• Standing rock and the Indigenous commons

    Author(s):
    Dorothy Kidd (see profile)
    Date:
    2020
    Group(s):
    Communication Studies, Environmental Humanities, Global & Transnational Studies
    Subject(s):
    Commons, Indigenous history, Social movements
    Item Type:
    Article
    Tag(s):
    communication and media, cultural commons, Indigenous resistance, Resistance
    Permanent URL:
    http://dx.doi.org/10.17613/0asx-nr11
    Abstract:
    A new cycle of communications commons has become part of the contemporary repertoire of Indigenous first nations in North America. The mobilization of the Standing Rock Sioux is perhaps the best-known example of a continent-wide cycle of resistance in which Indigenous communities have employed a combination of collectively governed land-based encampments and sophisticated trans-media assemblages to challenge the further enclosure of their territories by the state and fossil fuel industries and instead represent their political and media sovereignty, and prefigure a more reciprocal relationship with other humans and with nature. Although their practices of commoning resemble other radical commons projects, the contemporary Indigenous commons begs for a reassessment of the critical framework of the commons. In this article, I discuss the critical commons literature and compare it with the practices of commoning in the anti-extractivist encampments of Standing Rock.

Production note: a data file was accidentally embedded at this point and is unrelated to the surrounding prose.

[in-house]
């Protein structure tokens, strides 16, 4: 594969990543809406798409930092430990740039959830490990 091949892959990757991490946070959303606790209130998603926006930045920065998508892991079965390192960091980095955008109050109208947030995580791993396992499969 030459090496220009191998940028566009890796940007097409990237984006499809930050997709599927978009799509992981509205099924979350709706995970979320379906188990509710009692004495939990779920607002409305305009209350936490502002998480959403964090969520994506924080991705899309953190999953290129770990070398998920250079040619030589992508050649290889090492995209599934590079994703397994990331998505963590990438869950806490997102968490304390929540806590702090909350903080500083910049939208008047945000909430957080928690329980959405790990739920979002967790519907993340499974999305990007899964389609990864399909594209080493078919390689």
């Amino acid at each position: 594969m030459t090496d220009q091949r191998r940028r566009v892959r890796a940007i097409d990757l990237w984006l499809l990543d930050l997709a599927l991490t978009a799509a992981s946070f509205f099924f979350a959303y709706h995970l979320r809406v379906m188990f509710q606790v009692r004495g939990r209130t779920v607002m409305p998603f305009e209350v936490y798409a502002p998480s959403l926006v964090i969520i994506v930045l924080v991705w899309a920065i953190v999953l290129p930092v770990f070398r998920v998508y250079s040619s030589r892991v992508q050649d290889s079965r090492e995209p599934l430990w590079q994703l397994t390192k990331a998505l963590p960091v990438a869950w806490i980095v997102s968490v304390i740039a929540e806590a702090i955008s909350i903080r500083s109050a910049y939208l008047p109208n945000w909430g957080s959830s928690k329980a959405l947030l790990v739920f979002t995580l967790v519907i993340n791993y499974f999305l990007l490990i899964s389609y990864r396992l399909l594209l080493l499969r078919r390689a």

Metadata:
    Published as:
    Journal article    
    Status:
    Published
    Last Updated:
    9 months ago
    License:
    All Rights Reserved
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